Information Possibly Outdated
The information presented on this page was originally released on October 23, 2000. It may not be outdated, but please search our site for more current information. If you plan to quote or reference this information in a publication, please check with the Extension specialist or author before proceeding.
Communication Helps Relationship With Kids
By Crystel Bailey
MISSISSIPPI STATE -- Even though babies have their own special language and preschoolers may struggle saying big words, parents and teachers can communicate with children.
Louise Davis, child and family development specialist with Mississippi State University's Extension Service, said children learn to communicate by imitating the speech and behavior of adults.
To achieve good communication with children, adults should get on a child's level, but use some of the same principles of courtesy and respect as when communicating with adults.
Davis said good communication with children leads to warm relationships, cooperation and feelings of worth. Start by being clear and concise when talking to children.
"Before you begin speaking to children, get their attention. They can focus on only one thing at a time," Davis said. "For example, if your little boy is playing ball, wait until he stops throwing it and looks at you before you tell him dinner will be ready in 10 minutes."
Remember to keep requests simple for children, but be firm with important requests. Also, give children reasons for rules, and look them in the eye when talking to them.
Correct behavior by using "do," rather than "don't." For example, tell him or her to "close the door softly, please," instead of "don't slam the door."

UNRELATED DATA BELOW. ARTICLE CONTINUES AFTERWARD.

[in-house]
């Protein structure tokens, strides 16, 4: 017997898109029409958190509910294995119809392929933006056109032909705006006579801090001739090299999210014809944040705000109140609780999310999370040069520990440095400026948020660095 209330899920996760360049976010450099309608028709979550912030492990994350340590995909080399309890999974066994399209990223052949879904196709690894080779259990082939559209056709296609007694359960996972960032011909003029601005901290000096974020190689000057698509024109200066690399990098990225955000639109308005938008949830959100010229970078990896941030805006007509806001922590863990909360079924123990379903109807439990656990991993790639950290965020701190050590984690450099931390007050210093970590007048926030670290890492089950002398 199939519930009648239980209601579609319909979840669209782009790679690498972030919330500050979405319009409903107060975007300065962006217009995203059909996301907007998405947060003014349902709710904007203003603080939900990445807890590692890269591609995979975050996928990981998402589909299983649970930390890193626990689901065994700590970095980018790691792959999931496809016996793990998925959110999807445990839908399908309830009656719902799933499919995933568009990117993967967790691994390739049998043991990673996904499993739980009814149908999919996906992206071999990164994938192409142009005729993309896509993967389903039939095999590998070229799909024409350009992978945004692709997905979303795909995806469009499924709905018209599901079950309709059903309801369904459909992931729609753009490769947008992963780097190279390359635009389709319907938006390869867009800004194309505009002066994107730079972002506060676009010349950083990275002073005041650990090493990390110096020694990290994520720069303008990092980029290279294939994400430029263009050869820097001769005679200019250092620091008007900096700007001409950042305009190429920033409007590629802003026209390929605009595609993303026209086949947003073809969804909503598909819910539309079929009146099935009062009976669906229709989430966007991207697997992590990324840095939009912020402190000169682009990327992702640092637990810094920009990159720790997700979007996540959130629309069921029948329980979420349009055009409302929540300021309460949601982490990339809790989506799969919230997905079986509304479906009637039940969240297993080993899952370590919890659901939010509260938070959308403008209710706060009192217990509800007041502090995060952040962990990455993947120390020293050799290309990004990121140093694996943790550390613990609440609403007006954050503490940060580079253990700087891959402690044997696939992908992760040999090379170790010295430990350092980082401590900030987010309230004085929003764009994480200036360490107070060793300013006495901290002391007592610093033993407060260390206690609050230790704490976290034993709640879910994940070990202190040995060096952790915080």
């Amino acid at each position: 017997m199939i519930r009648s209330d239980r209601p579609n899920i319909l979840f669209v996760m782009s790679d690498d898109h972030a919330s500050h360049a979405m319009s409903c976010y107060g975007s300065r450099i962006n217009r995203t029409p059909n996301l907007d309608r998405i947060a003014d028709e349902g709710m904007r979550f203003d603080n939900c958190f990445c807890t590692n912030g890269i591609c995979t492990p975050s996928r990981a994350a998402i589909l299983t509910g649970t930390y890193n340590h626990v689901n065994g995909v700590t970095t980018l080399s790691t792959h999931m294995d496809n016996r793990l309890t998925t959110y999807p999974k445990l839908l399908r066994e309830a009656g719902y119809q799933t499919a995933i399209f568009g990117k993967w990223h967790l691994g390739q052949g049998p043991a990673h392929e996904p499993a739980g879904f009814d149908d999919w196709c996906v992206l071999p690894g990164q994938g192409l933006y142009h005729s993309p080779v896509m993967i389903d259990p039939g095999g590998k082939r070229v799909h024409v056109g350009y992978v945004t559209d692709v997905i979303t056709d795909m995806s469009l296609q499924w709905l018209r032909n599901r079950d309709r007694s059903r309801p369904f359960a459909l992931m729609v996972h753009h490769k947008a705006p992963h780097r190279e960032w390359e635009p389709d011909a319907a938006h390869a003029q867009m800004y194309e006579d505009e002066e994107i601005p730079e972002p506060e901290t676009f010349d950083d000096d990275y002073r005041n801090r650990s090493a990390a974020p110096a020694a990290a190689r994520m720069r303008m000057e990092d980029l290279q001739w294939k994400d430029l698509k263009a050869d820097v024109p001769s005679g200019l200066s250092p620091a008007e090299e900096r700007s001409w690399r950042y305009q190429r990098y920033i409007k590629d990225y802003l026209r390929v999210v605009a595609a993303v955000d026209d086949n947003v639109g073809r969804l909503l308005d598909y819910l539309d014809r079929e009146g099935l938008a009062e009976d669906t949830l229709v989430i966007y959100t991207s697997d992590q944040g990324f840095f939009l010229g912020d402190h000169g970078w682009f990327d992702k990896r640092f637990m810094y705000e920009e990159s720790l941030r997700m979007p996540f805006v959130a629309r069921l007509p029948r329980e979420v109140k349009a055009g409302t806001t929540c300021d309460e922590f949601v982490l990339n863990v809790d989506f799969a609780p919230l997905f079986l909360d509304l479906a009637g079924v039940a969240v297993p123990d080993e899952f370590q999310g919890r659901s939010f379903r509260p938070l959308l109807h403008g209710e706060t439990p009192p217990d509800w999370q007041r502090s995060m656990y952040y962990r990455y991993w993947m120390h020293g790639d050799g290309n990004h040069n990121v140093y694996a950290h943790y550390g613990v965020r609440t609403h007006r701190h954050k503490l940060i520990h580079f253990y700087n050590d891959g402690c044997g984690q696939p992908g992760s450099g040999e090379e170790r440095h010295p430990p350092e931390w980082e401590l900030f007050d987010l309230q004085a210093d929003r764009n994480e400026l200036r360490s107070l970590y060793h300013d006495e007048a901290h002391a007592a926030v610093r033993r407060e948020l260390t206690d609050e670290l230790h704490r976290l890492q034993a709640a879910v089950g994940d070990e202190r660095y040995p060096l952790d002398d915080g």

"This shows children you accept them but not their behavior," Davis said.
Correct children as privately as possible and refrain from using harsh words.
"To keep from making matters worse and preventing communication, try not to ridicule, shame or name-call children," Davis said.
Do not hinder children from sharing their feelings by interrupting and scolding them while they are telling a story. If they need to be reminded about a rule they broke, tell them at another time.
Adults should practice good communication skills with children at all times, not just when children are misbehaving.
"Let children know you see when they cooperate, share, care for materials and work on activities," Davis said. "It helps them develop confidence, feelings of self-worth and good relationships with others."
Make sure the conversation is two-way, which means adults should talk and listen.
"Let children know you are listening, but don't pretend to be listening when you are not," Davis said. "If you are busy at the time, tell them you're busy, but set aside a special time to talk with them later."
Davis suggested using "you-messages" and "I-messages" to help in communication.
"Use 'you-messages' to describe children's feelings to encourage them to express themselves. Use 'I-messages' to express your feelings and thoughts, but not your anger," Davis said.
For example, when talking to a child about his or her feelings, say, "You are sad because your dog died," or "You are mad because Jenny wouldn't let you play with her new toy."
Adults should express their thoughts with a phrase such as "I don't understand," instead of "You're dumb." They should avoid using "I-messages" when they are angry and avoid saying statements, such as "I'm really mad at you."
"Children need to learn how to talk about what is bothering them. Hiding bad feelings can be self-destructive. Sometimes children can develop a self-hate attitude, headaches, stomach aches, etc., when they don't learn how to talk about their feelings in a productive way," Davis said.
Be courteous when talking to children by saying "please," "thank you" and "you're welcome," because children imitate adults.
"Be sure to tell your child how pleased you are that she shared. This will encourage her to share more often," Davis said.
Davis offered other advice for getting children to open up and share with adults what is on their minds.
"Be available for them to talk with, and use feeling words when speaking to children. Be a good role model. Praise their good behavior instead of bribing them to be good. Try to see things from their point of view, and take children seriously," Davis said.
She said taking the time to have good communication with children will make life with them more pleasant and help them grow into adults with good feelings about themselves and others.